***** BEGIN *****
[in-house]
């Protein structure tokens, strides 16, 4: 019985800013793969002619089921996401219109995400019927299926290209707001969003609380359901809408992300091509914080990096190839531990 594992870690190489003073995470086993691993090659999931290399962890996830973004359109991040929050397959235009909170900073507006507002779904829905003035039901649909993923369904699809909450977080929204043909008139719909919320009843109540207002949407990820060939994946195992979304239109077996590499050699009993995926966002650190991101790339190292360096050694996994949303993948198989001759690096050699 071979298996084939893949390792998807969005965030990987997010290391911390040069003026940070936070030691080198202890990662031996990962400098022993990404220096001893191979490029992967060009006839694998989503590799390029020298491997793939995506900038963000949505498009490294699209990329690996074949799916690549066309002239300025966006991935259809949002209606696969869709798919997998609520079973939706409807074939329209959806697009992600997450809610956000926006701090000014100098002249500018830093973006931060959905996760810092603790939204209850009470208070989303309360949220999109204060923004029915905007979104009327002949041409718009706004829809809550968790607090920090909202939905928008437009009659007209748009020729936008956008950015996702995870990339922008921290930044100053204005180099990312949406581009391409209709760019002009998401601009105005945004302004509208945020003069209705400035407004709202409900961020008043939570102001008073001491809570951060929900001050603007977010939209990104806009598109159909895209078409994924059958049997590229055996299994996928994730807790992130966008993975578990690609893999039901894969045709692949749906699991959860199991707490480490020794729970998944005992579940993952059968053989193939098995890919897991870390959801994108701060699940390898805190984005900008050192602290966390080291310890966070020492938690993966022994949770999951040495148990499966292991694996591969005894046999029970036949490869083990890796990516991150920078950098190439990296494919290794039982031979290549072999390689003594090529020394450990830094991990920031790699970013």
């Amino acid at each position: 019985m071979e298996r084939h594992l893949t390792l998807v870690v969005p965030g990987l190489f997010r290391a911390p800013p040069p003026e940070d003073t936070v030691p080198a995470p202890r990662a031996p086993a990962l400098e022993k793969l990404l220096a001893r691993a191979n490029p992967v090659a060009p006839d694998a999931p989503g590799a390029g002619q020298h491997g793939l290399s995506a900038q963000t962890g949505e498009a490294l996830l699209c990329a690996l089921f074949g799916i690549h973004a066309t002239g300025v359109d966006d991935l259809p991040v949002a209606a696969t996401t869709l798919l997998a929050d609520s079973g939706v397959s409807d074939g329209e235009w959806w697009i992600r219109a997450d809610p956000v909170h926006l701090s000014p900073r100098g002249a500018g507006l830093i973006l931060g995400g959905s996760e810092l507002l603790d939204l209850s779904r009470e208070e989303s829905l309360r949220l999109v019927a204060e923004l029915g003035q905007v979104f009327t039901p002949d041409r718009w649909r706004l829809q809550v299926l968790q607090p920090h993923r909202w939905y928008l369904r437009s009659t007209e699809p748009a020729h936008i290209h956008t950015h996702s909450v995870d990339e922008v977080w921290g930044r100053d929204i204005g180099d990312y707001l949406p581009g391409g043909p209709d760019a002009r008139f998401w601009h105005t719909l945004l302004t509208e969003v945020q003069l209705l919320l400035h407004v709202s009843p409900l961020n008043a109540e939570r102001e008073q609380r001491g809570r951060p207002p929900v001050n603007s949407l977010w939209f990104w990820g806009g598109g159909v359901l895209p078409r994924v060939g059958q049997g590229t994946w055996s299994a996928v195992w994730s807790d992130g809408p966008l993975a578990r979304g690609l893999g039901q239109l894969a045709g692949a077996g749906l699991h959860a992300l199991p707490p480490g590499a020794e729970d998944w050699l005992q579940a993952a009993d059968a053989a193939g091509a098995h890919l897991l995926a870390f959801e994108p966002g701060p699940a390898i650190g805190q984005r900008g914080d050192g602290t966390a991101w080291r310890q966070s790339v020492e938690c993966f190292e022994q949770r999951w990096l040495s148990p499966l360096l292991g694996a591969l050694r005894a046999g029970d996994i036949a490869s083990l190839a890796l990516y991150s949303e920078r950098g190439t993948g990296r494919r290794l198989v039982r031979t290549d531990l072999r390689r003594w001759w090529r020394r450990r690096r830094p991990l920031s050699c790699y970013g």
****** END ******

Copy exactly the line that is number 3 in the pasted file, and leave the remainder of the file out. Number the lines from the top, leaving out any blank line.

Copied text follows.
């Amino acid at each position: 019985m071979e298996r084939h594992l893949t390792l998807v870690v969005p965030g990987l190489f997010r290391a911390p800013p040069p003026e940070d003073t936070v030691p080198a995470p202890r990662a031996p086993a990962l400098e022993k793969l990404l220096a001893r691993a191979n490029p992967v090659a060009p006839d694998a999931p989503g590799a390029g002619q020298h491997g793939l290399s995506a900038q963000t962890g949505e498009a490294l996830l699209c990329a690996l089921f074949g799916i690549h973004a066309t002239g300025v359109d966006d991935l259809p991040v949002a209606a696969t996401t869709l798919l997998a929050d609520s079973g939706v397959s409807d074939g329209e235009w959806w697009i992600r219109a997450d809610p956000v909170h926006l701090s000014p900073r100098g002249a500018g507006l830093i973006l931060g995400g959905s996760e810092l507002l603790d939204l209850s779904r009470e208070e989303s829905l309360r949220l999109v019927a204060e923004l029915g003035q905007v979104f009327t039901p002949d041409r718009w649909r706004l829809q809550v299926l968790q607090p920090h993923r909202w939905y928008l369904r437009s009659t007209e699809p748009a020729h936008i290209h956008t950015h996702s909450v995870d990339e922008v977080w921290g930044r100053d929204i204005g180099d990312y707001l949406p581009g391409g043909p209709d760019a002009r008139f998401w601009h105005t719909l945004l302004t509208e969003v945020q003069l209705l919320l400035h407004v709202s009843p409900l961020n008043a109540e939570r102001e008073q609380r001491g809570r951060p207002p929900v001050n603007s949407l977010w939209f990104w990820g806009g598109g159909v359901l895209p078409r994924v060939g059958q049997g590229t994946w055996s299994a996928v195992w994730s807790d992130g809408p966008l993975a578990r979304g690609l893999g039901q239109l894969a045709g692949a077996g749906l699991h959860a992300l199991p707490p480490g590499a020794e729970d998944w050699l005992q579940a993952a009993d059968a053989a193939g091509a098995h890919l897991l995926a870390f959801e994108p966002g701060p699940a390898i650190g805190q984005r900008g914080d050192g602290t966390a991101w080291r310890q966070s790339v020492e938690c993966f190292e022994q949770r999951w990096l040495s148990p499966l360096l292991g694996a591969l050694r005894a046999g029970d996994i036949a490869s083990l190839a890796l990516y991150s949303e920078r950098g190439t993948g990296r494919r290794l198989v039982r031979t290549d531990l072999r390689r003594w001759w090529r020394r450990r690096r830094p991990l920031s050699c790699y970013g």